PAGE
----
Pervasive self-powered human activity recognition without the accelerometer
2015 IEEE International Conference on Pervasive Computing and Communications (PerCom)
Conventional human activity recognition (HAR) relies on accelerometers to frequently sample human motion (acceleration). Unfortunately, power consumption of accelerometers becomes a bottleneck for realising pervasive self-powering HAR as the amount of power that can be practically harvested from the environment is very small. Instead of using accelerometer, this paper advocates the use of energy harvesting power signal as the source of HAR when motion (kinetic) energy is being harvested to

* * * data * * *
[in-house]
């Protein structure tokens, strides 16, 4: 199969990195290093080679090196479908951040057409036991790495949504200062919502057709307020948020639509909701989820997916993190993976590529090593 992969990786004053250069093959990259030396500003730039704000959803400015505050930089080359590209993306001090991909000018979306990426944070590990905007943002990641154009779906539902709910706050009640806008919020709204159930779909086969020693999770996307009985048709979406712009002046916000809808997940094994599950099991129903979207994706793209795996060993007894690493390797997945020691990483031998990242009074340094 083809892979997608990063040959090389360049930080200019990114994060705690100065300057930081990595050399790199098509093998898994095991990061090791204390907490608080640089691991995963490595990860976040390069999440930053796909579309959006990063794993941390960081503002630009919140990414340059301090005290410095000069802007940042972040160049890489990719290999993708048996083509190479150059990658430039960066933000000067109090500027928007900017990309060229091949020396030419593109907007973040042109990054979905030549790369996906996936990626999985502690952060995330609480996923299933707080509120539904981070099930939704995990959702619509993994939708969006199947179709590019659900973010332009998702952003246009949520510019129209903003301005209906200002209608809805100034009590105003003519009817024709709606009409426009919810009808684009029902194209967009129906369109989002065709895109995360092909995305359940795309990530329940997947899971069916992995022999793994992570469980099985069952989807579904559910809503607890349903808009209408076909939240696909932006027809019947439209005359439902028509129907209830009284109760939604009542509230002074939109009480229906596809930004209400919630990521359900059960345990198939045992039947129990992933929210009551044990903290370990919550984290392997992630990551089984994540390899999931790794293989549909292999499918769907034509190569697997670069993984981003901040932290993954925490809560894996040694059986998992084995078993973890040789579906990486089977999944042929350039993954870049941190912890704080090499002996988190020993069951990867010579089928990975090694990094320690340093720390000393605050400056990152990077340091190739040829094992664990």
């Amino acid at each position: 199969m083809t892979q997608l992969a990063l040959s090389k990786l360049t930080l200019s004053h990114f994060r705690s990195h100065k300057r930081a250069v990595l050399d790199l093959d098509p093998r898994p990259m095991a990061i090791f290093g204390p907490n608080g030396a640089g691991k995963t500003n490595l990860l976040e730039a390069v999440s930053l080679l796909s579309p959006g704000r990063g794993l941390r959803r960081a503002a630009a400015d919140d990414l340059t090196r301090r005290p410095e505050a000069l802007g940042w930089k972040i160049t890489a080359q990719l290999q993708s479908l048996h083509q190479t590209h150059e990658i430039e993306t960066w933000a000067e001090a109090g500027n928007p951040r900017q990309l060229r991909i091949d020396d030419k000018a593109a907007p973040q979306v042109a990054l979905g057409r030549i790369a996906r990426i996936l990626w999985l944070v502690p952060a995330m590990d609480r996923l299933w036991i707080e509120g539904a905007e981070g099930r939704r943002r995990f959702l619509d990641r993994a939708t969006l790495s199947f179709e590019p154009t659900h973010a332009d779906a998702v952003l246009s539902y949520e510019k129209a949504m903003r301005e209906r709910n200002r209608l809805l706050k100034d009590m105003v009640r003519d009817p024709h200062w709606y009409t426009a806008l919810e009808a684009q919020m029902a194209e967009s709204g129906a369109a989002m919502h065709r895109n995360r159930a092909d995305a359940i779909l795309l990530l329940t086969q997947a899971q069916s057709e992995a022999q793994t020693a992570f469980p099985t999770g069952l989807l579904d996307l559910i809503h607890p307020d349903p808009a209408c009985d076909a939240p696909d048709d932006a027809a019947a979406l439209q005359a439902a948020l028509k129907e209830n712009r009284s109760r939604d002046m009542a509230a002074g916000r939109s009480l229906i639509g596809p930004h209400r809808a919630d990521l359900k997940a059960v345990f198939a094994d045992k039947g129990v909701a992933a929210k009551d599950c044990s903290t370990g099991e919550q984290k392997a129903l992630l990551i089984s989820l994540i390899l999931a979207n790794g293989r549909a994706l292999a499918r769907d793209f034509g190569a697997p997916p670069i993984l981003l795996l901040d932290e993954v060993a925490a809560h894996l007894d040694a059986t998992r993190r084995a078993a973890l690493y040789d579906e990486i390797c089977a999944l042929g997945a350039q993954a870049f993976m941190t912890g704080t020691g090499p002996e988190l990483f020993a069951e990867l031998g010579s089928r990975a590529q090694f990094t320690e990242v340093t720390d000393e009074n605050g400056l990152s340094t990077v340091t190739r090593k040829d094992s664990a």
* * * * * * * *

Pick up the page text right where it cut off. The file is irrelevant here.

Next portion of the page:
... g harvested to power the device. The proposed use of harvested power for classifying human activities is motivated by the fact that different activities produce kinetic energy in a different way leaving their signatures in the harvested power signal. Using information theoretic analysis of experimental data, we show that many standard statistical features provide significant information gain when the kinetic power signal is used for discriminating between different activities, confirming its potential use for HAR. We have evaluated activity recognition accuracy for kinetic power signal based HAR using 14 different sets of common activities each containing between 2-10 different activities to be classified. HAR accuracies varied between 68% to 100% depending on the set of activities. The average accuracy over all activity sets is 83%, which is within 13% of what could be achieved with an accelerometer without any power constraints.